The trap should spin when they start climbing on the can. If it's set to tight and can't spin it won't work. Give it a little time to work. They will be back when they get hungry.
 
Raven Sutherland
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the smallest hav- a- hart trap works great
but you have to set it up a certain way i've found.

you keep the straight bar end closed and keep a brick or rock
on top to keep the trap immobilized then you place the flat tabbed arm
that comes off the front entrance door just barely on (1/4 on ) the see saw
table flat ended arm because the rats don't weigh allot.

you place a piece of bread 1/2 is fine spread with peanut butter
think of it as glue...and push a half handful of black sunflower seed
into the peanut butter so the wind cannot dislodge it....
into the back end that's closed. Don't bother putting it on the
see/ saw trip table....put it past that on the floor of the trap.

This way the rat has to crawl over the trip table to get to the bait
and another thing i do is to weight the front door with a "small" stone
on the outside of the lock wire so it doesn't foul it up from closing
but it speeds it up and keeps the rats from easily springing the trap
when trying to figure out how to get in.
 
Tom Allyn
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The trouble I've had with rat traps is unwanted catch. I accidentally killed two Black-capped Chickadees before I gave up on traps. The Chickadees are my primary means of pest control. I ended up switching to rat bait. There's a water resistant type that can be placed outdoors. I'm careful to place it where neither mine or my neighbor's dog can get to it. It takes a few days to kill them but soon the rat problem is gone.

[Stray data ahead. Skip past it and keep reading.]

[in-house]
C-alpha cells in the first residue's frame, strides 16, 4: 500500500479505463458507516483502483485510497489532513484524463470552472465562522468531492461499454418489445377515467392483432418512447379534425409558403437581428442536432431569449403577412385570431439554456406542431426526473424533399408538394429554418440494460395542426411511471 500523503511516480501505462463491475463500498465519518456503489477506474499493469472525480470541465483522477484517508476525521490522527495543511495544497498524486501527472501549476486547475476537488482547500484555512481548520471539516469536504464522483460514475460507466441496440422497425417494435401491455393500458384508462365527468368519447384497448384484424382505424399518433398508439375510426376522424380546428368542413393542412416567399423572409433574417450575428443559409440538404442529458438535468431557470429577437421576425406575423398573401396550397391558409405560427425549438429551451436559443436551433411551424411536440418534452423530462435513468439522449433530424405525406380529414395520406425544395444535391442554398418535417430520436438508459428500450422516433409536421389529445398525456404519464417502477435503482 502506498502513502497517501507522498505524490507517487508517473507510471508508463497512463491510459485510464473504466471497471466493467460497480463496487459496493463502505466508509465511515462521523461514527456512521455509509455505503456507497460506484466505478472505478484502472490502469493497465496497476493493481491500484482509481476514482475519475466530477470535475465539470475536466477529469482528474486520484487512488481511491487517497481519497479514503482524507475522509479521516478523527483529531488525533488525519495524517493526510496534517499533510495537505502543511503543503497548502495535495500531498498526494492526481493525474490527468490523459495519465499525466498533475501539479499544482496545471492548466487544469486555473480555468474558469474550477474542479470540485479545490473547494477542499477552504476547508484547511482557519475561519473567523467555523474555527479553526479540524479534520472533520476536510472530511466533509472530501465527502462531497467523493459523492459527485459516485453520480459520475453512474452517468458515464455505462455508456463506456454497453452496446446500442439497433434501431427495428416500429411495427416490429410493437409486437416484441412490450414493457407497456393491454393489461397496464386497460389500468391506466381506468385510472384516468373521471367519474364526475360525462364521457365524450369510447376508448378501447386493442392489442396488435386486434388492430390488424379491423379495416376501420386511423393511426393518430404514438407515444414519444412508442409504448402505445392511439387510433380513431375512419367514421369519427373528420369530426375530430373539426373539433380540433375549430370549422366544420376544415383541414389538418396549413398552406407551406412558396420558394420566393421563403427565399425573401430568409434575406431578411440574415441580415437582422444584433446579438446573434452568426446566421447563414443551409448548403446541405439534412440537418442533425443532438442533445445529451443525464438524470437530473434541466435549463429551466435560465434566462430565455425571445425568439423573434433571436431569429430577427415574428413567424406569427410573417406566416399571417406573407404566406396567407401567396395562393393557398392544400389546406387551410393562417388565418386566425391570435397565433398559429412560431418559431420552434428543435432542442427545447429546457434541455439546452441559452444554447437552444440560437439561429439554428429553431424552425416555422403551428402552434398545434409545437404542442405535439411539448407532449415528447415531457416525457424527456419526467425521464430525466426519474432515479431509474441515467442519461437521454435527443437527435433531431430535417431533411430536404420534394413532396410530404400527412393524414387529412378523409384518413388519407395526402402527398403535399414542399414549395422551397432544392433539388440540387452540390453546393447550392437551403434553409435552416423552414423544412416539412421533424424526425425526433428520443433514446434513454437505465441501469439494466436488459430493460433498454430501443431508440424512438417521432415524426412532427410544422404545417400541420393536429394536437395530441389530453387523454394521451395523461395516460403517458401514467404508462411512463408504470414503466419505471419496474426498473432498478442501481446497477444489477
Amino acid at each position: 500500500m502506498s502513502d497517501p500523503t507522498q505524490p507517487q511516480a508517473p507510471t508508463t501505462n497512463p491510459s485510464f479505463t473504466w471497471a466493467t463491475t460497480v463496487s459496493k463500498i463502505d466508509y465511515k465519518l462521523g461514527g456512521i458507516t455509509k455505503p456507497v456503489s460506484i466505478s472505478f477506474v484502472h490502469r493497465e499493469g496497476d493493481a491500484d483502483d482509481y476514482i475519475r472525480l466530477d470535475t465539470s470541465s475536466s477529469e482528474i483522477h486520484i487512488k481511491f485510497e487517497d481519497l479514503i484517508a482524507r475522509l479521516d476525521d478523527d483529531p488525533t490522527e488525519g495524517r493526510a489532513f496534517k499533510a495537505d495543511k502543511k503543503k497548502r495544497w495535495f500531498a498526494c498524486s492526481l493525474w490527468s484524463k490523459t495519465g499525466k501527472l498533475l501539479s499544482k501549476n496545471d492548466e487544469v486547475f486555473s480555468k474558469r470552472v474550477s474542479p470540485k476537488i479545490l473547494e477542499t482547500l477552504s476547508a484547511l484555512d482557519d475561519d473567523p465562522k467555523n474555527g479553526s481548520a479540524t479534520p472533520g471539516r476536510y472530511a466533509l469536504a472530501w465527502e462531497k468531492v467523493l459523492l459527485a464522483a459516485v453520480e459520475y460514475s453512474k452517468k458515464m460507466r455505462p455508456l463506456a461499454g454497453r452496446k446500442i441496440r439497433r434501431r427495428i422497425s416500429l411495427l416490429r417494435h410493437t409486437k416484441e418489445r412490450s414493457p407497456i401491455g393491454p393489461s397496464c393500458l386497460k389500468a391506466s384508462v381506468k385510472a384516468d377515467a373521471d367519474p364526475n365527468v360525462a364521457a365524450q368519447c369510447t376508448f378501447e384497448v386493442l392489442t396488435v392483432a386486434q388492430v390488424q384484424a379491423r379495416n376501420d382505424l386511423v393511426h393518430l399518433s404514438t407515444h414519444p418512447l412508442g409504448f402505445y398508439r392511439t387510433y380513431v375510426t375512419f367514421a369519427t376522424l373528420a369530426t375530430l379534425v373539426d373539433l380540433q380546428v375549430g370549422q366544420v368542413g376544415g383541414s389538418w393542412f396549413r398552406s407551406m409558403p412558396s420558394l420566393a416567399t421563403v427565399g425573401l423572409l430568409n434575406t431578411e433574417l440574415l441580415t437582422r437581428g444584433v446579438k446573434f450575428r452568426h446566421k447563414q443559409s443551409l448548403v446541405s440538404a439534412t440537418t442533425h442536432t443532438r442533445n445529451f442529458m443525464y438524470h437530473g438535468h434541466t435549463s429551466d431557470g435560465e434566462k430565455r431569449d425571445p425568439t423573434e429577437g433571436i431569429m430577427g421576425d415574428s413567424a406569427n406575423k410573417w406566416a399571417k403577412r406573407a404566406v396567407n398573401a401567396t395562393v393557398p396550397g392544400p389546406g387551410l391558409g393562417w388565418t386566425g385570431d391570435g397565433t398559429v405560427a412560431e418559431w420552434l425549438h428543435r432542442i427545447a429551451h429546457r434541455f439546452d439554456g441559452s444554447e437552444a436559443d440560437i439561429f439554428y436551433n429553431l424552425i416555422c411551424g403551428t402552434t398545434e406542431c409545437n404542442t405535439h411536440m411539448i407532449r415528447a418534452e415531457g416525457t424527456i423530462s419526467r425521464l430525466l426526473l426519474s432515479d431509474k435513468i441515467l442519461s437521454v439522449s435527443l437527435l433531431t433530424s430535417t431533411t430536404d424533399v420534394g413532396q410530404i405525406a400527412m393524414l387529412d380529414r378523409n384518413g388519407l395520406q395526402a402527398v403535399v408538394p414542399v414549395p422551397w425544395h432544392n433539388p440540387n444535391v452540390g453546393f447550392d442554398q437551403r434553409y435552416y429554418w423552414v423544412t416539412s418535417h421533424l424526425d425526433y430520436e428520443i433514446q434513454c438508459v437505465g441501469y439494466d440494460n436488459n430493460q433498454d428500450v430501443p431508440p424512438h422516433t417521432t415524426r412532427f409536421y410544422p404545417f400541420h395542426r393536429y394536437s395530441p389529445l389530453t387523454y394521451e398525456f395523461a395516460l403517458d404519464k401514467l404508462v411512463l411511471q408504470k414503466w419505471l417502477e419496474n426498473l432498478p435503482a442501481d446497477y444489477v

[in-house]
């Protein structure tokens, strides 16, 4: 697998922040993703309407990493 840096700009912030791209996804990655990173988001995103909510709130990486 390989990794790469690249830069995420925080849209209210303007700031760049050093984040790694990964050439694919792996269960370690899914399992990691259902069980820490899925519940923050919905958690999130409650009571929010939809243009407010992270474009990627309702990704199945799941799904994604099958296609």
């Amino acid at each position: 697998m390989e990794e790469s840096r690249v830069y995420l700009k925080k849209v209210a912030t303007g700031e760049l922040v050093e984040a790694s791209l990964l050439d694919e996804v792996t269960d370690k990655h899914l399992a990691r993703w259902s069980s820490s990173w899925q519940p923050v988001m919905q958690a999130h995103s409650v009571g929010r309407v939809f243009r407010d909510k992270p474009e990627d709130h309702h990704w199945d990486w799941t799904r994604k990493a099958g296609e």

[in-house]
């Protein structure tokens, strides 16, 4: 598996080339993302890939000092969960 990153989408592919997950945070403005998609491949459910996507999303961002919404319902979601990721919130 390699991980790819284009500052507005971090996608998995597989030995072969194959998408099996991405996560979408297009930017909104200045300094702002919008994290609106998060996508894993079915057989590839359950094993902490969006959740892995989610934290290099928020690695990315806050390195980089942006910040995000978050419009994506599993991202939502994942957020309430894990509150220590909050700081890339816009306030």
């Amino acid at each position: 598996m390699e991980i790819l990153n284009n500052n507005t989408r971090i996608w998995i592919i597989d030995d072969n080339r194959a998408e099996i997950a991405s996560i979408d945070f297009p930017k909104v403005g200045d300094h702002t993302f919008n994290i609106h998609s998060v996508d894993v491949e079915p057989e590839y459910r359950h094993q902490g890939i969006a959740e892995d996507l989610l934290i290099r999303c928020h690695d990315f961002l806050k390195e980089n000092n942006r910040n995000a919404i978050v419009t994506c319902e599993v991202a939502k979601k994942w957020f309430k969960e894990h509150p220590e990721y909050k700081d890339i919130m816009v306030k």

Raven Sutherland
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the problem with poison bait...
is that other "wild" animals like foxes
the best mousers-rat catchers ever
will eat the drunk like staggering poisoned rat
and then be poisoned same as a hawk or owl.

Anyone setting traps needs to just check them often.
Rats typically are nocturnal.
 
George Lee
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Cat on a string, in your garden.
 
Jordan Lowery
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i learned about the bucket with water on accident, actually it was a vase. it was winter, the rains were coming down all the time. the vase was tilted at such an angle and filled with so much water anything that fell in couldn't get out. one day i found a dead mouse, emptied it thinking nothing. put the vase back in its little soil depression it had made. again another mouse, and another, about the 4th or 5th time i realized i was onto something.